The great interest in the rare phenomenon of a series of blood-red moons raises a couple of important questions that need to be answered.
Does the Bible teach that events in the heavens may have spiritual meaning?
The first chapter of the Bible declares that the lights in the sky will serve as “signs and seasons” (Genesis 1:14), and Revelation, the last book gives several prophecies of changes in the sun and the moon, and falling stars (asteroids) during the Tribulation (Revelation 6:12-17; 8:10-12). In between these books there are many other examples of the spiritual importance of the heavenly bodies.
The Hebrews had their own ancient understanding of the meaning of the constellations (Job 9:9; 38:31-33). This concept has been called “The Gospel in the Stars” describing the spiritual battle between good and evil, and the promised coming of a heroic virgin-born Savior who would destroy the power of the dragon.
One of the prophecies about Messiah was that He would be “a star out of Jacob” (Numbers 24:17). In the days of the Babylonian Empire, Daniel was the only one who could interpret the Nebuchadnezzar’s dream. The king rewarded Daniel by making him the head of his wise men, the Magi. Hundreds of years later, descendants of those Magi recognized an unusual series of events in the sky that they interpreted to be a fulfillment of the passage in Numbers, so they went to Israel and were directed to the place where the infant Jesus was (Matthew 2:1-2, 9-10).
Another prophet, Joel, wrote:
The sun shall be turned into darkness,
And the moon into blood,
Before the coming of the great and awesome day of the Lord.- Joel 2:31
Jesus, teaching about the future, corroborated this prophecy:
Immediately after the tribulation of those days the sun will be darkened, and the moon will not give its light; the stars will fall from heaven, and the powers of the heavens will be shaken. Then the sign of the Son of Man will appear in heaven, and then all the tribes of the earth will mourn, and they will see the Son of Man coming on the clouds of heaven with power and great glory. – Matthew 24:29-30 (See also Luke 21:11, 25-28)
The same prediction was mentioned by Peter (Acts 2:20). It was also described in John’s vision (Revelation 6:12-14).
However, these passages are clearly referring to a yet-future time at the end of the dreadful Tribulation Period, just before the Glorious return of Christ to the earth as King of Kings and Lord of Lords (Revelation 19:11-16).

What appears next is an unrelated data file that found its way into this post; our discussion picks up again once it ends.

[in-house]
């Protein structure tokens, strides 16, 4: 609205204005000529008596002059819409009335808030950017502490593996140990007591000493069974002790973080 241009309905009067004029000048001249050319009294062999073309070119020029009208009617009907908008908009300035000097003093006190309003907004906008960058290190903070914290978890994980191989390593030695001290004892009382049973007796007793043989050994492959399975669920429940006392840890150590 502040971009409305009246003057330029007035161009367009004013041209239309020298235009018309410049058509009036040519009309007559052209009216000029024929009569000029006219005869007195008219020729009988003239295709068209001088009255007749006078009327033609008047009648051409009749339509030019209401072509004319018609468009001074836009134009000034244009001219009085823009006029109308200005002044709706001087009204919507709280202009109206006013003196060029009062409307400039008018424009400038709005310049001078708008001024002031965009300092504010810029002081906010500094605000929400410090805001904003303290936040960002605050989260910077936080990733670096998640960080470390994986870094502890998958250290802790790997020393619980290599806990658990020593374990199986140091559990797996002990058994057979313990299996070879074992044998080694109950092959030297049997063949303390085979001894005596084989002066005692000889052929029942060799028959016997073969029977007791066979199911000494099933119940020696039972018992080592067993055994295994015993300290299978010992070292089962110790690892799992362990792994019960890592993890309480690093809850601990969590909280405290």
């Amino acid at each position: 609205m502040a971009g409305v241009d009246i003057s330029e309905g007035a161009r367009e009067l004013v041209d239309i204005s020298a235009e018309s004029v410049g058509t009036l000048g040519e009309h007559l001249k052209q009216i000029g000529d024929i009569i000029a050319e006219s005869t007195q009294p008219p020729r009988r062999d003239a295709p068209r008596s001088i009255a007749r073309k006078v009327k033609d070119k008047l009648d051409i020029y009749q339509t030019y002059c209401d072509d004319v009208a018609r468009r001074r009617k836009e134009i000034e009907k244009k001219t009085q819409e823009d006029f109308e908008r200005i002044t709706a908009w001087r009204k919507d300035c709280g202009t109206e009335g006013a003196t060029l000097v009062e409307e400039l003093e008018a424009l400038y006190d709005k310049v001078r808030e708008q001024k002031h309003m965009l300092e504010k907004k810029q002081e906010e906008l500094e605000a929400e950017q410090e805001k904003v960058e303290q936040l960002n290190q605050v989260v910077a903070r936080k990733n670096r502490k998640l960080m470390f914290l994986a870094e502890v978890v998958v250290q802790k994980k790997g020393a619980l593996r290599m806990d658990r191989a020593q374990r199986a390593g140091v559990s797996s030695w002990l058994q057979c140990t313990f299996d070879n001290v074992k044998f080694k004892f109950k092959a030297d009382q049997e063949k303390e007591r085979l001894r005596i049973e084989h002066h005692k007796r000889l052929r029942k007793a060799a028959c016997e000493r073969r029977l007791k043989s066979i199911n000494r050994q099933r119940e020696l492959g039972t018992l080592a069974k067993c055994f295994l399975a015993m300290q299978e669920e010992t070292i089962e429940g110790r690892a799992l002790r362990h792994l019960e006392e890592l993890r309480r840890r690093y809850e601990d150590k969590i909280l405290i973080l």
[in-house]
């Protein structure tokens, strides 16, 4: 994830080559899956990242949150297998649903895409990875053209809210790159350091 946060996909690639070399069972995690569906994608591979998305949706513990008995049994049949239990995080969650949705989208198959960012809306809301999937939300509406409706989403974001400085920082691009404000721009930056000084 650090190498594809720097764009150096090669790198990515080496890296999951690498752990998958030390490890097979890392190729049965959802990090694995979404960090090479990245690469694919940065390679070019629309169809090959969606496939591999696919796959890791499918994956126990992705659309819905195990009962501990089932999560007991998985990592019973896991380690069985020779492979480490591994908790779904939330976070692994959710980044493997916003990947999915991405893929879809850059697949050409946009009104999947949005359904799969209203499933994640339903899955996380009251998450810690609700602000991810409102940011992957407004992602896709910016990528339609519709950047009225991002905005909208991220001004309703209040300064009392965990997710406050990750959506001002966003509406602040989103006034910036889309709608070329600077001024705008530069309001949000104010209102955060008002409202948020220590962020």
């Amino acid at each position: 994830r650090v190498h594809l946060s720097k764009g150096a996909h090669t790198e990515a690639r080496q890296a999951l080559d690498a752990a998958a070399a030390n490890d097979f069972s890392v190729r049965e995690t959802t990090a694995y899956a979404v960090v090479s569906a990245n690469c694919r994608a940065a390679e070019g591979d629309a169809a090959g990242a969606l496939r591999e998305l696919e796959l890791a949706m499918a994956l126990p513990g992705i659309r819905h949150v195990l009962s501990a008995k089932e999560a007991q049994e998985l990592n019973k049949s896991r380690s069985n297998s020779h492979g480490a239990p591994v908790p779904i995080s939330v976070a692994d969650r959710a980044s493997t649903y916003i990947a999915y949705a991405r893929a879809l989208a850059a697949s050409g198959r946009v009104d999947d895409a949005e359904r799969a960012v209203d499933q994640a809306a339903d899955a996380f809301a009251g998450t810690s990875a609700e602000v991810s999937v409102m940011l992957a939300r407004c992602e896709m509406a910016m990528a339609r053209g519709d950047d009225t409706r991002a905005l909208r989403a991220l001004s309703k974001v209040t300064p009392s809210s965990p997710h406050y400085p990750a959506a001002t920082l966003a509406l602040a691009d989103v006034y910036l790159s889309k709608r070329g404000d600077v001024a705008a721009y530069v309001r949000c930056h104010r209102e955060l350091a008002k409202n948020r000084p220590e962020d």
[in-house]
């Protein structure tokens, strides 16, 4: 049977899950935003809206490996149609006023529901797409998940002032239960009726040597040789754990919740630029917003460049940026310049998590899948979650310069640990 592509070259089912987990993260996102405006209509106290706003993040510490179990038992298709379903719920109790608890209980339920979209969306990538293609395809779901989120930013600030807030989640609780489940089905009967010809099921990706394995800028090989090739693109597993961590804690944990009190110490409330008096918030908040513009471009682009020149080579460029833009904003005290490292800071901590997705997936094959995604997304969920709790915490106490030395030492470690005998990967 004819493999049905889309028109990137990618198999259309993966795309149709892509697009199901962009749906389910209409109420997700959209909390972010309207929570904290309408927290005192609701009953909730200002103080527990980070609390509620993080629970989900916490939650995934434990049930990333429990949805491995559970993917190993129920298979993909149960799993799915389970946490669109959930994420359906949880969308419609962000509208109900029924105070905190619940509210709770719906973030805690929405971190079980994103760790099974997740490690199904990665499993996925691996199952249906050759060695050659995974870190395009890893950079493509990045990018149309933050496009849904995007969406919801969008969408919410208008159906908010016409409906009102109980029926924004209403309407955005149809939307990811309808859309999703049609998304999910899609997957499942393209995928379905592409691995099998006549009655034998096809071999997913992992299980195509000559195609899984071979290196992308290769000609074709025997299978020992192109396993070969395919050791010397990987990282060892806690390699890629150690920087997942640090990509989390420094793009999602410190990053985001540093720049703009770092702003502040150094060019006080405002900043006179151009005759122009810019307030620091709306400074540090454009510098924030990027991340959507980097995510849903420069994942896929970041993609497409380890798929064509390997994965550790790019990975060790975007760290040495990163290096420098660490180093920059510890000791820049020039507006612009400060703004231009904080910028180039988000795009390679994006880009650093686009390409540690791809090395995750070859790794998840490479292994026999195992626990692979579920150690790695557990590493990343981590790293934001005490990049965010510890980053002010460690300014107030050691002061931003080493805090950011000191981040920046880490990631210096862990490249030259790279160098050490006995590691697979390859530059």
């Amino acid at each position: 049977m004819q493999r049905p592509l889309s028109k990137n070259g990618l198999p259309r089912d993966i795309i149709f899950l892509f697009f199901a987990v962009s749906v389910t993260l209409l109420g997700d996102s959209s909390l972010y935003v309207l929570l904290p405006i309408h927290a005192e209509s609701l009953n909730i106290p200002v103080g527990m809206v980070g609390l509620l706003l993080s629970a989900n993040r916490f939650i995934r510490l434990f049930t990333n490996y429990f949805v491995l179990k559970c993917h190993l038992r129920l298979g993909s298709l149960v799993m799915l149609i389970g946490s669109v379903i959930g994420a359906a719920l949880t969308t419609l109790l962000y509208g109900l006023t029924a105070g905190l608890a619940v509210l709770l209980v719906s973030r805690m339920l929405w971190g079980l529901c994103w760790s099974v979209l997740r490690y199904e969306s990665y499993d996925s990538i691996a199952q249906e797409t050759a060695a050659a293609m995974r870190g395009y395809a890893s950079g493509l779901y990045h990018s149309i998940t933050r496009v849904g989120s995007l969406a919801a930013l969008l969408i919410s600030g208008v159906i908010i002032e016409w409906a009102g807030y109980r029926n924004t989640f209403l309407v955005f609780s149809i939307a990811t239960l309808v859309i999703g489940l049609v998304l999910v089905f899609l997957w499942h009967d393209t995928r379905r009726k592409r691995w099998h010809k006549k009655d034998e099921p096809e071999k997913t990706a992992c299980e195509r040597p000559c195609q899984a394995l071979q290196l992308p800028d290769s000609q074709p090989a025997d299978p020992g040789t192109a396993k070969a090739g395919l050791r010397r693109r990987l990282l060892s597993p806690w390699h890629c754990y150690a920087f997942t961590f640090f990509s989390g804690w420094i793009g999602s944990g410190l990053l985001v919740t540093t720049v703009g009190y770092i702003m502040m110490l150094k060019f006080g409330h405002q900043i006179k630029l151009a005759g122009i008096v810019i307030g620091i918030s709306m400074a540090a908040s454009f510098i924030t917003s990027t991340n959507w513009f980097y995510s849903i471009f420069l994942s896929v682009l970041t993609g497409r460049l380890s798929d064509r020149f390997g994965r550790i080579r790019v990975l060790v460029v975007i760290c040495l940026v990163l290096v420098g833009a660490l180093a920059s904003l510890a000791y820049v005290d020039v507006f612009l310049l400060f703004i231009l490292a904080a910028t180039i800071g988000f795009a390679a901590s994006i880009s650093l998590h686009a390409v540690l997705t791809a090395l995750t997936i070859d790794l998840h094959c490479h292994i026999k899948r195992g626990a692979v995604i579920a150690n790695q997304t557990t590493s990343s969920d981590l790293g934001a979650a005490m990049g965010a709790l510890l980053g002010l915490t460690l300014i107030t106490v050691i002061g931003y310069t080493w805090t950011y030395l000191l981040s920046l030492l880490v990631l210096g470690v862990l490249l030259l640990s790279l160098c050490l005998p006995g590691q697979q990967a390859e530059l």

If the current series of blood moons are not a fulfillment of that still-future day just before the Lord returns to reign, what significance do they have? John Hagee in his book, Four Blood Moons: Something Is about to Change, correctly demonstrated that there is an uncanny connection between the past occurrences of this phenomenon and major developments in the history of the Chosen People when their enemies were dedicated to their destruction. They especially point to the time-frame of 1493-1494, when Jews were being exterminated and driven out of Spain. But at the same time Columbus discovered America (1492), which would become a haven for Jewish people. They also note that this tetrad of blood-moons occurred in 1949-1950, just after Israel had become a nation (1948), and were attacked by their neighbors from all sides. The tetrad also occurred in 1967-1968, when Israel had to fight the “Six-Day War” and gained much additional property from its enemies.
This current tetrad of blood moons also comes at a time when Israel’s very existence is being threatened by Iran’s nuclear program. Iranian leaders have repeatedly expressed the desire to annihilate Israel. This particular series has an additional aspect that makes it even more significant. These eclipses all occur during the celebration of the Jewish festivals of Passover and Tabernacles. Hagee says all of this means something big is about to happen, but he wisely does not claim to know what that development will be.
Do we have to choose between spreading the Gospel or teaching prophecy?
In recent years it has become increasingly popular for pastors and Bible teachers to minimize the importance of prophecy. A CNN article about the Blood Moons quoted a professor at a Bible College, saying, “But instead of looking to the heavens for signs of the future, Christians should focus on the hope and promise of the gospel message and seek to reflect Christ in word and deed.”
Have they forgotten that during the major revivals of our generation, such as the Jesus People movement, the Gospel spread like wildfire, and the leaders of the movement were excited about Bible prophecy? The proper teaching of prophecy does not stifle hope, but it does stimulate evangelism.
The alternative, being chosen by too many spiritual leaders today, is to ignore prophecy, which represents more than a fourth of the Bible! The solution is not a question of “either/or” but of “both/and.” Let us proclaim both the Gospel and Prophecy.